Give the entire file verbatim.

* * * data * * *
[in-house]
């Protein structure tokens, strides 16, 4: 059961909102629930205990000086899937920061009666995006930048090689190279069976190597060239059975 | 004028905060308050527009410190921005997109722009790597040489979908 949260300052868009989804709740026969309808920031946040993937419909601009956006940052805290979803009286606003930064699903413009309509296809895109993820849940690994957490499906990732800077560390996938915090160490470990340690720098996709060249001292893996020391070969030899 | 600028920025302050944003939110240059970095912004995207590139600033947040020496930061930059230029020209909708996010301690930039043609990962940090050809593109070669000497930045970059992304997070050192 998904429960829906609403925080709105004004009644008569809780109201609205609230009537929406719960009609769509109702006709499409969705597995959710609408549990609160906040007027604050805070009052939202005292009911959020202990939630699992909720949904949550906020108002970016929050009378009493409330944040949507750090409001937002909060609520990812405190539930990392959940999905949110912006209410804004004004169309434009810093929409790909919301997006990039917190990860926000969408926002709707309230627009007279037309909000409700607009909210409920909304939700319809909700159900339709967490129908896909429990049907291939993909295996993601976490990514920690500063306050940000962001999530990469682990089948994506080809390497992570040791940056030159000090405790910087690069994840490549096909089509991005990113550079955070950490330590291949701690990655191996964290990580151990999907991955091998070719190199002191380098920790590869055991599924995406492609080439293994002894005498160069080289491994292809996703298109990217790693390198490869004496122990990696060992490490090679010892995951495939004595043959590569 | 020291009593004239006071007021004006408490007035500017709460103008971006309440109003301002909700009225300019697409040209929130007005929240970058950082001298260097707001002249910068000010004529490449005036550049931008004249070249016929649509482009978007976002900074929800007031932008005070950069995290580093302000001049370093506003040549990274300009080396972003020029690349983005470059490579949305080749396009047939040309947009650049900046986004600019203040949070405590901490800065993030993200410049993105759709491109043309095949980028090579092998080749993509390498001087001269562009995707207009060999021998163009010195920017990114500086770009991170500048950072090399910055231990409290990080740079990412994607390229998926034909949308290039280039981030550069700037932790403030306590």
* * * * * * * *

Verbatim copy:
[in-house]
């Protein structure tokens, strides 16, 4: 059961909102629930205990000086899937920061009666995006930048090689190279069976190597060239059975 | 004028905060308050527009410190921005997109722009790597040489979908 949260300052868009989804709740026969309808920031946040993937419909601009956006940052805290979803009286606003930064699903413009309509296809895109993820849940690994957490499906990732800077560390996938915090160490470990340690720098996709060249001292893996020391070969030899 | 600028920025302050944003939110240059970095912004995207590139600033947040020496930061930059230029020209909708996010301690930039043609990962940090050809593109070669000497930045970059992304997070050192 998904429960829906609403925080709105004004009644008569809780109201609205609230009537929406719960009609769509109702006709499409969705597995959710609408549990609160906040007027604050805070009052939202005292009911959020202990939630699992909720949904949550906020108002970016929050009378009493409330944040949507750090409001937002909060609520990812405190539930990392959940999905949110912006209410804004004004169309434009810093929409790909919301997006990039917190990860926000969408926002709707309230627009007279037309909000409700607009909210409920909304939700319809909700159900339709967490129908896909429990049907291939993909295996993601976490990514920690500063306050940000962001999530990469682990089948994506080809390497992570040791940056030159000090405790910087690069994840490549096909089509991005990113550079955070950490330590291949701690990655191996964290990580151990999907991955091998070719190199002191380098920790590869055991599924995406492609080439293994002894005498160069080289491994292809996703298109990217790693390198490869004496122990990696060992490490090679010892995951495939004595043959590569 | 020291009593004239006071007021004006408490007035500017709460103008971006309440109003301002909700009225300019697409040209929130007005929240970058950082001298260097707001002249910068000010004529490449005036550049931008004249070249016929649509482009978007976002900074929800007031932008005070950069995290580093302000001049370093506003040549990274300009080396972003020029690349983005470059490579949305080749396009047939040309947009650049900046986004600019203040949070405590901490800065993030993200410049993105759709491109043309095949980028090579092998080749993509390498001087001269562009995707207009060999021998163009010195920017990114500086770009991170500048950072090399910055231990409290990080740079990412994607390229998926034909949308290039280039981030550069700037932790403030306590």